For many students, studying abroad is a life-changing experience. Andi Howard ’11 was no exception. Hailing from Woodbridge, N.J., Howard had never traveled outside the United States before she spent last summer in Brussels.
When Howard learned about the Lehigh in Belgium program, she was excited about the possibility of studying marketing and practicing her French in the capital of the European Union. She liked the flexibility of a summer program because it allowed her to live abroad without missing a semester or year of campus activities.
“It seemed like an amazing opportunity,” she says, “but I couldn’t afford it.”
Then Howard heard of the competitive Tauck Scholars Program, which provides students in Lehigh’s College of Business and Economics with international internships every year. Two other students took part in the program last summer. Marketing major Caroline Potock ‘11 worked at Datarati and Altium in Australia, and accounting major Brian Weekes ’11 was employed by KPMG Centre in New Zealand.
As the home of NATO and most of the European Union’s major institutions, Brussels is a hub of international activity. Howard was initially wary of negotiating her new environment and its two official languages—French and Dutch. But she made friends with other international students, learning about their cultures and perspectives. She also saw how people do business in different countries.
A “willingness to feel uncomfortable”
As a Tauck Scholar, Howard worked at the European Advertising Standards Alliance (EASA), a network of advertising organizations that voluntarily ensure their work is honest, fair and responsible. She worked with the European Parliament to survey organizations and to help European governments better assess the health claims made by advertisers for new food products.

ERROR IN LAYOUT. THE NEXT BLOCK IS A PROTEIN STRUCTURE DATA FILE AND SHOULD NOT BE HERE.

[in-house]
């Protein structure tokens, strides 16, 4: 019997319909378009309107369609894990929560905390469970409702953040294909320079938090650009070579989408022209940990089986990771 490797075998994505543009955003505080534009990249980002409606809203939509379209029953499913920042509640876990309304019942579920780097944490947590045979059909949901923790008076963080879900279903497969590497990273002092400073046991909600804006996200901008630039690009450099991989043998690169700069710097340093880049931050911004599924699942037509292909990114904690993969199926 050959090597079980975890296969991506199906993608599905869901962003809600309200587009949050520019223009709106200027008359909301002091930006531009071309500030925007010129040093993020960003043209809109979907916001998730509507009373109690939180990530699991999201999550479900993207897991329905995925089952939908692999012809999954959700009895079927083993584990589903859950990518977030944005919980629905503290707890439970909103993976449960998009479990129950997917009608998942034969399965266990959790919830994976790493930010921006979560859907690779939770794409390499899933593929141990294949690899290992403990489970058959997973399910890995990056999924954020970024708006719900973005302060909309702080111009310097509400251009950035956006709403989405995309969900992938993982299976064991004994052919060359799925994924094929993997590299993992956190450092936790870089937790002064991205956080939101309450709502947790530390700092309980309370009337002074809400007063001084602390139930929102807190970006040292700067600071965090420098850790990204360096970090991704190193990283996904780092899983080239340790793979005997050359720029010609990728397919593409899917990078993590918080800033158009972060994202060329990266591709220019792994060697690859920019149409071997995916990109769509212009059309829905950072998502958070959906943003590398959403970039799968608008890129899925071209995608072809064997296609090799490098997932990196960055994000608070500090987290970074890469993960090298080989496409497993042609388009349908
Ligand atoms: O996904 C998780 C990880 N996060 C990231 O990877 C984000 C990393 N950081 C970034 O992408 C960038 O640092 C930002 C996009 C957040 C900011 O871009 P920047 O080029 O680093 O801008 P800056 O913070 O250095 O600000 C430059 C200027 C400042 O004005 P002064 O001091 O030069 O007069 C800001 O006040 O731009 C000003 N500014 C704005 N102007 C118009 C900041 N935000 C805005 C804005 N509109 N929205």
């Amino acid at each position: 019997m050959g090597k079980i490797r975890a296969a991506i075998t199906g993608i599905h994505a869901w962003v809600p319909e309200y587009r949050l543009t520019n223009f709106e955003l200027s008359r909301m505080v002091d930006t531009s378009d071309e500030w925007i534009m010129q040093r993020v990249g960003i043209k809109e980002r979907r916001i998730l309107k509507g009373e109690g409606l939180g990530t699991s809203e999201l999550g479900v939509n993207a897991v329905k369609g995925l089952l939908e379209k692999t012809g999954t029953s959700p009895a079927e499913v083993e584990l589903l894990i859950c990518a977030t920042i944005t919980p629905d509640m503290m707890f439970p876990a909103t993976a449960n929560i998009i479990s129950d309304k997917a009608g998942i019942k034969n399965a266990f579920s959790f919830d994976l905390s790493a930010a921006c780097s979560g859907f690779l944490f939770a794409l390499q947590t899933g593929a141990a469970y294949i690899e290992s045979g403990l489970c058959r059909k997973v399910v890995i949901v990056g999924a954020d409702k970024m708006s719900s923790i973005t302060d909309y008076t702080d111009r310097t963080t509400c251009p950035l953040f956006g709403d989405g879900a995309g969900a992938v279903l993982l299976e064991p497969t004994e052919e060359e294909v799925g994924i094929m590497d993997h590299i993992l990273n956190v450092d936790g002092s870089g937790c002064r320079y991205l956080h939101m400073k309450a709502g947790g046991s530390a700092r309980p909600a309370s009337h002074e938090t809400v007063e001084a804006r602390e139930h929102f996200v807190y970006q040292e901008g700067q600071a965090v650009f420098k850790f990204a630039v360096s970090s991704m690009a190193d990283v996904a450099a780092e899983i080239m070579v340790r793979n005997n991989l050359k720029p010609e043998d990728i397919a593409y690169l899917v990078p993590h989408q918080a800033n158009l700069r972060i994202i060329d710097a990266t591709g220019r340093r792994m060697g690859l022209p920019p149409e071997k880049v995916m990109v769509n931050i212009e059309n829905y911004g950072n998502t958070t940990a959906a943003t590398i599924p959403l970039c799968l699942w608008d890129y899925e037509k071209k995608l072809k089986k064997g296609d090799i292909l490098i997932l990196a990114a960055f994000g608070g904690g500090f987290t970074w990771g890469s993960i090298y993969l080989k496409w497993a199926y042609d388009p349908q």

The Parliament, along with the European Council, is part of the EU’s highest legislative body. Several years ago, it issued regulations governing the health and nutrition claims that advertisers could make about food products. It then asked EASA to gather information about how each member organization complies with its country’s regulatory agency concerning its advertising claims. Howard contacted organizations in countries across Europe and met people who had grown up speaking French, Romanian, Hungarian, Swedish or Finnish before learning English.
“Before working for EASA, I thought self-regulation was something advertisers felt obligated to do,” Howard says. “But I learned that they are willing to create these rules for their industry because they want consumers to have confidence in their messages. Because of my experience, everything I learn in my marketing classes will now have a different slant. I would not have had such a thorough education in marketing had it not been for Lehigh and the Tauck Scholars program.”
“With my experience in Belgium,” she adds, “I feel infinitely more prepared to enter the global business world. I am now a person who is willing to feel uncomfortable in a different surrounding, a different country, a different work environment, but who eventually finds that she is calling that new country home.”